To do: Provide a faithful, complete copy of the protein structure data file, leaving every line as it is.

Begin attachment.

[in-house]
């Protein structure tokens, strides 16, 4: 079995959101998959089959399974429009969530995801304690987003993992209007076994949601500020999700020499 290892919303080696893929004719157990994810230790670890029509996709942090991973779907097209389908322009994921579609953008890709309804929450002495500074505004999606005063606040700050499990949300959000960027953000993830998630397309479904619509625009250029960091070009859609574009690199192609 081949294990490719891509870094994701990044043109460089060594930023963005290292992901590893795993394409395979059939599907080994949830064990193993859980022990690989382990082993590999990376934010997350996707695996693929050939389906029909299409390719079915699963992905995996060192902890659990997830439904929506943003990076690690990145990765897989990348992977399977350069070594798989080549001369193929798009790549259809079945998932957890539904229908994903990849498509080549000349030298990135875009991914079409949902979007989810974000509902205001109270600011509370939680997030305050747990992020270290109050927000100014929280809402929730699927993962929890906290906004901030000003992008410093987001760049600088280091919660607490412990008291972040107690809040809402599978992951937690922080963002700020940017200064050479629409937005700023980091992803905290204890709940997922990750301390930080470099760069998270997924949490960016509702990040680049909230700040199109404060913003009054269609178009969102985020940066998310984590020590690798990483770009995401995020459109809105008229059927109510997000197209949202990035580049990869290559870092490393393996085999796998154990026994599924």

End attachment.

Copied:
[in-house]
């Protein structure tokens, strides 16, 4: 079995959101998959089959399974429009969530995801304690987003993992209007076994949601500020999700020499 290892919303080696893929004719157990994810230790670890029509996709942090991973779907097209389908322009994921579609953008890709309804929450002495500074505004999606005063606040700050499990949300959000960027953000993830998630397309479904619509625009250029960091070009859609574009690199192609 081949294990490719891509870094994701990044043109460089060594930023963005290292992901590893795993394409395979059939599907080994949830064990193993859980022990690989382990082993590999990376934010997350996707695996693929050939389906029909299409390719079915699963992905995996060192902890659990997830439904929506943003990076690690990145990765897989990348992977399977350069070594798989080549001369193929798009790549259809079945998932957890539904229908994903990849498509080549000349030298990135875009991914079409949902979007989810974000509902205001109270600011509370939680997030305050747990992020270290109050927000100014929280809402929730699927993962929890906290906004901030000003992008410093987001760049600088280091919660607490412990008291972040107690809040809402599978992951937690922080963002700020940017200064050479629409937005700023980091992803905290204890709940997922990750301390930080470099760069998270997924949490960016509702990040680049909230700040199109404060913003009054269609178009969102985020940066998310984590020590690798990483770009995401995020459109809105008229059927109510997000197209949202990035580049990869290559870092490393393996085999796998154990026994599924």